I was gonna keep my truck to travel to work, but i may cut back on my hours i work. I was going to continue to work, and live my nights and weekends in the woods hunting, fishing, and gathering foods. Making my clothes, reading, building fires and just listening to the world when i have the time.
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amazona Donating Member (1000+ posts) Send PM | Profile | Ignore Tue Oct-12-04 07:21 PM
Response to Reply #20
23. sounds like a great option
Worth a try and you still have a job if you decide you don't like your experiment. Seriously, a lot of people would be interested in this. You can get a free blog/diary at diaryland.com so if you decide to do this, why don't you blog your story and keep us up to date on how it goes?
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BigDaddyCaine Donating Member (166 posts) Send PM | Profile | Ignore Tue Oct-12-04 09:29 PM
Response to Reply #23
24. i might give it a try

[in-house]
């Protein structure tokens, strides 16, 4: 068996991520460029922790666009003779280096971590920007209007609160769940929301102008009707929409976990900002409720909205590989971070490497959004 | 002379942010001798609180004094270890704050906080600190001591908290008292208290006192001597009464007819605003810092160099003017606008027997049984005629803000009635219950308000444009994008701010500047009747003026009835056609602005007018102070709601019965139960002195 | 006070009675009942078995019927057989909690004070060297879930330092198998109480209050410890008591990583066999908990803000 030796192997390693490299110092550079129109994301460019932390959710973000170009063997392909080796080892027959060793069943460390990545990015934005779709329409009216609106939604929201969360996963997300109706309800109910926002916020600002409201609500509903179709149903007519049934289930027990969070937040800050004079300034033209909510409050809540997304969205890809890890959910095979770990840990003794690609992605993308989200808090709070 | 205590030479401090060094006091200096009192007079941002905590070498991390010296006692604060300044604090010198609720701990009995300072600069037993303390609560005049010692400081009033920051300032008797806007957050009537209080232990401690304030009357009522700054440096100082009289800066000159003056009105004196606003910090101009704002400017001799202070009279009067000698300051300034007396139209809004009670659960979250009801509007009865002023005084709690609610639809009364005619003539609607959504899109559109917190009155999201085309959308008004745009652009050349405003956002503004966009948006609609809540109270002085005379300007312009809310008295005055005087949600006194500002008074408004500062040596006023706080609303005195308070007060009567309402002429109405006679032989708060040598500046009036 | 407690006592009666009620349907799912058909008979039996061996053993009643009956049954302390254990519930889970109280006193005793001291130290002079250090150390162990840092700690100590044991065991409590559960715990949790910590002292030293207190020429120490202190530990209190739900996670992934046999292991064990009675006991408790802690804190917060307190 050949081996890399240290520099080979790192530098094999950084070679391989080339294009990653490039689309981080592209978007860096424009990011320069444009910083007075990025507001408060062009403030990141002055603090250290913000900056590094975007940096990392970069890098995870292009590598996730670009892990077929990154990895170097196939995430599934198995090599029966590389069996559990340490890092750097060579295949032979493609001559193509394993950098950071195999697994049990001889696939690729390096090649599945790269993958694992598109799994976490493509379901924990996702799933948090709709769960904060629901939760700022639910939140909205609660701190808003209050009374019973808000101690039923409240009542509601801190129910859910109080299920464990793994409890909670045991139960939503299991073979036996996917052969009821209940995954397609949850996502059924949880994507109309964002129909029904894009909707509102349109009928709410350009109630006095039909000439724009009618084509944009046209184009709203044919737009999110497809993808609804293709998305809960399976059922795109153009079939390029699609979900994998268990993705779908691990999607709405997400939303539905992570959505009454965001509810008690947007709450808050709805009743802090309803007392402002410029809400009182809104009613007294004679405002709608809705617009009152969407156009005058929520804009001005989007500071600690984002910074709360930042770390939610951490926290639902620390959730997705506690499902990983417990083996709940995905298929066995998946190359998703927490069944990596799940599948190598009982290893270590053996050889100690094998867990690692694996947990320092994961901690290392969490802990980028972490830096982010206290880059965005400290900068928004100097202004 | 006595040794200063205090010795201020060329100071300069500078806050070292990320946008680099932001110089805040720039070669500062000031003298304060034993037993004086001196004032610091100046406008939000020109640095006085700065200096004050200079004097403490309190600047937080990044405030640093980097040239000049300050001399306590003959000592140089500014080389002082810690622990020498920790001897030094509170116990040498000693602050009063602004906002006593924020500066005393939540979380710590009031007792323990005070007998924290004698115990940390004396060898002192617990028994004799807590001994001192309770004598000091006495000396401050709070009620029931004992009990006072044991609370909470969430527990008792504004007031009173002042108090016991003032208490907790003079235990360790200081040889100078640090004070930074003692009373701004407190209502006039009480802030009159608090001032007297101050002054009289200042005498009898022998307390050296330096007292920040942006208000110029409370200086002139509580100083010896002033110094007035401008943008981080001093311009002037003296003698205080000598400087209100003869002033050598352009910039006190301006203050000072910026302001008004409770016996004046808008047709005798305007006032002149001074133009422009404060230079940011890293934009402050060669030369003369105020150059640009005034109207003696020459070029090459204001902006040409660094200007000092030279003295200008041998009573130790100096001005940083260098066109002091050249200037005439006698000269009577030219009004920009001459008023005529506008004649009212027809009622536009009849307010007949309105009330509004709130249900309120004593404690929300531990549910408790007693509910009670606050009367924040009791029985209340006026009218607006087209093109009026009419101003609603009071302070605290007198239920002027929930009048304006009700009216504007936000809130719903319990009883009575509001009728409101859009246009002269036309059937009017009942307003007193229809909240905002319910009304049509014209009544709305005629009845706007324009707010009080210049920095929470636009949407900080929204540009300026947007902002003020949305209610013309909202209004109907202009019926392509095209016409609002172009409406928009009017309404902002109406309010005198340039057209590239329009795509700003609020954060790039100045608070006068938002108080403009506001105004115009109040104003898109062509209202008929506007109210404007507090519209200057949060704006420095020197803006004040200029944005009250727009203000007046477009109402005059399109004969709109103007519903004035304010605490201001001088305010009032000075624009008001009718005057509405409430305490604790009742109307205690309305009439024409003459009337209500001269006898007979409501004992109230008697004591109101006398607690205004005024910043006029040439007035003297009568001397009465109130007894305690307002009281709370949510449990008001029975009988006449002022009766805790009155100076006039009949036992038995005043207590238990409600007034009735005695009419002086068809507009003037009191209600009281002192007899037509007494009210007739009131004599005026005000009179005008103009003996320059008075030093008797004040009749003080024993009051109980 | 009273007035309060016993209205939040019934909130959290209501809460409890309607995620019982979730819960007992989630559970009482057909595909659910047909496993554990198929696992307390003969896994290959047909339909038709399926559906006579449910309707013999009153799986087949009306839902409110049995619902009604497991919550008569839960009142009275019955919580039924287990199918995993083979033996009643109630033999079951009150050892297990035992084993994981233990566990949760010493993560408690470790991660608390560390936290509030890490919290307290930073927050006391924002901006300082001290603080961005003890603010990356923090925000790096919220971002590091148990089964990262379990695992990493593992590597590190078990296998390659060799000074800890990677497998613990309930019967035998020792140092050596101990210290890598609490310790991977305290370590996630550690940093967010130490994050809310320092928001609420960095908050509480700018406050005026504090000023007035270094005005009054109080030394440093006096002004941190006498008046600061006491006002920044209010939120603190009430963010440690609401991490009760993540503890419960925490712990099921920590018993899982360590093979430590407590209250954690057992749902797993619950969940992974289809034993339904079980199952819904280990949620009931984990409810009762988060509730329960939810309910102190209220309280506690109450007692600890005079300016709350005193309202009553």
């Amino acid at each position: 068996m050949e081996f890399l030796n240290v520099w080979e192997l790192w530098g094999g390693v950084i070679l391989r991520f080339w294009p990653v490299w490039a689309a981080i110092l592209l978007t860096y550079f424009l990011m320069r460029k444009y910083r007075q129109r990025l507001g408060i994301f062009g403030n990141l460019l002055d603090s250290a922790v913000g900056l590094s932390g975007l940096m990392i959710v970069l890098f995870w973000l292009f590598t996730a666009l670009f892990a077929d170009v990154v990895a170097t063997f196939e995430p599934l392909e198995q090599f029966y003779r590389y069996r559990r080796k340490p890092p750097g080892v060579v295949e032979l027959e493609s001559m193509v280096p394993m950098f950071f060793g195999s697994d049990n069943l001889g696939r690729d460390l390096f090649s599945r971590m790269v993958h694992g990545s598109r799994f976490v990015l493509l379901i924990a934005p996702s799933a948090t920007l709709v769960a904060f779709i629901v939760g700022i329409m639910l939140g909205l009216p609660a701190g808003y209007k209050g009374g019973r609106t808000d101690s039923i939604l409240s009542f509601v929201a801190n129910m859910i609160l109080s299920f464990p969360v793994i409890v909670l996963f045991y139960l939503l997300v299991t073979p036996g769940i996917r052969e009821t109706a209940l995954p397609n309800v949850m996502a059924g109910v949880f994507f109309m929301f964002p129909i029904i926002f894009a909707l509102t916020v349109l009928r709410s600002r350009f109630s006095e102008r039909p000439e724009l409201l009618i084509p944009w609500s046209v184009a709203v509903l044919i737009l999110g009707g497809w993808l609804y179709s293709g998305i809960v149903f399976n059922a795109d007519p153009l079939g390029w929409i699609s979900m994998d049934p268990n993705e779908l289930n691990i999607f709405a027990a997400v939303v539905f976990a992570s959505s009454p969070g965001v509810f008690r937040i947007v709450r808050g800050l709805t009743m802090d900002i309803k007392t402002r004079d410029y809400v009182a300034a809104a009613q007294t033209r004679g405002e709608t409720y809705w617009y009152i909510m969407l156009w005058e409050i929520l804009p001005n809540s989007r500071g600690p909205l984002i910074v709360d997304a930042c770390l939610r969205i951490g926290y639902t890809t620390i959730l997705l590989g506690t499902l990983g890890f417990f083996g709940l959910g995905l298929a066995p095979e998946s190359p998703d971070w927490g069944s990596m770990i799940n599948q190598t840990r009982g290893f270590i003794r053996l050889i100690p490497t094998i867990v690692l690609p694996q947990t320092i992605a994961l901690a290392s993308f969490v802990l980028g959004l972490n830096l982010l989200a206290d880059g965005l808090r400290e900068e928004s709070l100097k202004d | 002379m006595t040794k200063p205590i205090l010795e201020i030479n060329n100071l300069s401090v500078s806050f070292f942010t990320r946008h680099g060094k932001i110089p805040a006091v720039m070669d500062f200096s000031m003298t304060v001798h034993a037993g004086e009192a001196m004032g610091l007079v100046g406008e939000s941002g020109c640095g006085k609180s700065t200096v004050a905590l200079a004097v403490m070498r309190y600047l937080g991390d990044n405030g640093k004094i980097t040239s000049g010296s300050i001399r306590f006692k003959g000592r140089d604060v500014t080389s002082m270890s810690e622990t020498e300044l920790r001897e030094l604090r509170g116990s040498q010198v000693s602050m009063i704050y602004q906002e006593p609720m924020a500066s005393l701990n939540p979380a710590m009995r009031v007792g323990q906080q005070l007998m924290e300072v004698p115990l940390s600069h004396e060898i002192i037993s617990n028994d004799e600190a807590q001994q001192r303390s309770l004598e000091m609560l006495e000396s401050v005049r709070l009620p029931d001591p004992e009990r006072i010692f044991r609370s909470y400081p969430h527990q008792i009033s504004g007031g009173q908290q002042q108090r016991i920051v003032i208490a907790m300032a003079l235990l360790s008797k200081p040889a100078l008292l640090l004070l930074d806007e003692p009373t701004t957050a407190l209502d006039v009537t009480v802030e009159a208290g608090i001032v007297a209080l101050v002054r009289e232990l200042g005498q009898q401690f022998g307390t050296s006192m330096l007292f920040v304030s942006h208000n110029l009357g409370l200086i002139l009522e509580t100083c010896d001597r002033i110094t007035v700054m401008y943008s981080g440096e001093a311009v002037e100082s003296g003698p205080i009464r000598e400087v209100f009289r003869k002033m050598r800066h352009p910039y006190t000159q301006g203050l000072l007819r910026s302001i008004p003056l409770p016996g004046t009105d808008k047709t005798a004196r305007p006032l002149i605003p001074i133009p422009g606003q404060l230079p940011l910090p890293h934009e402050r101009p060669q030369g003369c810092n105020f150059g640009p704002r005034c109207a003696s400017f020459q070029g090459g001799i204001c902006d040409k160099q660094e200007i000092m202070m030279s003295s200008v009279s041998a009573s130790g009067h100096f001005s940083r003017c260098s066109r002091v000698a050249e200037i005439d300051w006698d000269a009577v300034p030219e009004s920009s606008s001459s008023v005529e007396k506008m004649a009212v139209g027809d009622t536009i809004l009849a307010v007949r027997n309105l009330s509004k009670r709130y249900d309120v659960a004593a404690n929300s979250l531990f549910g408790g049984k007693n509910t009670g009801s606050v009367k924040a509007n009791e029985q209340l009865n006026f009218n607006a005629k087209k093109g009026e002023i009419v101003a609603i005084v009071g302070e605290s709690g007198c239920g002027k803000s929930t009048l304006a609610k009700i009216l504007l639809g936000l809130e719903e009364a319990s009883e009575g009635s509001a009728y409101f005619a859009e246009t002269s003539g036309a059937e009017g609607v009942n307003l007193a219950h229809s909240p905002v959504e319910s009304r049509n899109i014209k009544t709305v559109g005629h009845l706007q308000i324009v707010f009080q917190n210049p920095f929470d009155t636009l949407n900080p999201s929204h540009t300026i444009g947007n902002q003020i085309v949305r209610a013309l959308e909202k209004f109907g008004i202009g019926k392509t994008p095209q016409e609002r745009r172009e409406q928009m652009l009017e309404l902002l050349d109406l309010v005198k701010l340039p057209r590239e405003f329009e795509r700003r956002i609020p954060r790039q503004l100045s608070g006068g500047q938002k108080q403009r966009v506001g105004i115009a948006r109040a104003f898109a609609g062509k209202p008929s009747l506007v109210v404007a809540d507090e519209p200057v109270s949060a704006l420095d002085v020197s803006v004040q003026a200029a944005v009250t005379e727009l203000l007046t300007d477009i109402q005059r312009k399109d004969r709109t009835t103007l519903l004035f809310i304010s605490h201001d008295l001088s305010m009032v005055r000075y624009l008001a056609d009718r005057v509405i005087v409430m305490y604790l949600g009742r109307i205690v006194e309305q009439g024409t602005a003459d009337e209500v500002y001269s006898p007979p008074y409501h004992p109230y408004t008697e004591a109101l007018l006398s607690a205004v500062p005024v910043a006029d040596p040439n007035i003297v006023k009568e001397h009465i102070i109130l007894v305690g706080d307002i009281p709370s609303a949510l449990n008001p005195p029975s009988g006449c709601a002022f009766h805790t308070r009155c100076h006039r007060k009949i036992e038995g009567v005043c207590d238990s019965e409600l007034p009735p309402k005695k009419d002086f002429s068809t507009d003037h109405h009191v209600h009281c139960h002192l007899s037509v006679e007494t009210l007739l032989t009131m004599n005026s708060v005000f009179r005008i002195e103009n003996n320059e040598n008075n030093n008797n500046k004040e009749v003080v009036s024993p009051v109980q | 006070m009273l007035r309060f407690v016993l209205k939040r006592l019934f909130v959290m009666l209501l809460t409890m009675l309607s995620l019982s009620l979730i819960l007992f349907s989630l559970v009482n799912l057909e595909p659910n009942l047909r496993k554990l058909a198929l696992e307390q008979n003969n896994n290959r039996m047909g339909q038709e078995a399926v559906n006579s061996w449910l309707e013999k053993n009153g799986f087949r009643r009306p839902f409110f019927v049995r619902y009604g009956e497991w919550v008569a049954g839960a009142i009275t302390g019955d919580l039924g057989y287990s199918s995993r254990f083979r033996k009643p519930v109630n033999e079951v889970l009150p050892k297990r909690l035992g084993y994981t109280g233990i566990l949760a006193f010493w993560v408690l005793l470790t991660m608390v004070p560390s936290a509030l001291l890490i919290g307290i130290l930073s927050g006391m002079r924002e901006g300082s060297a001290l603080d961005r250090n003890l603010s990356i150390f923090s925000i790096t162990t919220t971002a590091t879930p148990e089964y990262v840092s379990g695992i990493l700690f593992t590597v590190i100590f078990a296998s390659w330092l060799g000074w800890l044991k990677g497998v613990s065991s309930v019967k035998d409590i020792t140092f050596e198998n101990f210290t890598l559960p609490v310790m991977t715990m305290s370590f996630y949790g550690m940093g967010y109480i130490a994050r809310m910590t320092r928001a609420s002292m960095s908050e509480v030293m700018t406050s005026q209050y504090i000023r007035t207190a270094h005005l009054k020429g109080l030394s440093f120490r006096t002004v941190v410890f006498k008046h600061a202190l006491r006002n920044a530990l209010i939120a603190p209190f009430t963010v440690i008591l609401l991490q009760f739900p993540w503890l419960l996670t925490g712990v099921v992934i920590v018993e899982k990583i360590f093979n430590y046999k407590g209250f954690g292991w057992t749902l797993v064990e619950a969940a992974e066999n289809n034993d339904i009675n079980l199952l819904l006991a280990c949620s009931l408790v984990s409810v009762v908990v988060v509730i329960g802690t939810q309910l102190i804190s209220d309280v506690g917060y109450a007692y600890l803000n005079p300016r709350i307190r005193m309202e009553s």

nt
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LastDemocratInSC Donating Member (580 posts) Send PM | Profile | Ignore Mon Oct-11-04 11:12 PM
Response to Original message
21. It's all right, dude ... just do what I did
Take 5 of your favorite country music albums (vinyl that is) and play them backwards on your turntable one after another for 10 hours. Your wife will come back to you, you'll get your job back, your dog will stop scratching off fleas in your bed and your pickup truck will start without backfiring from now on. Guaran-fucking-teed, I say.
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BigDaddyCaine Donating Member (166 posts) Send PM | Profile | Ignore Tue Oct-12-04 03:41 PM
Response to Reply #21
22. i dont own any vinyl records.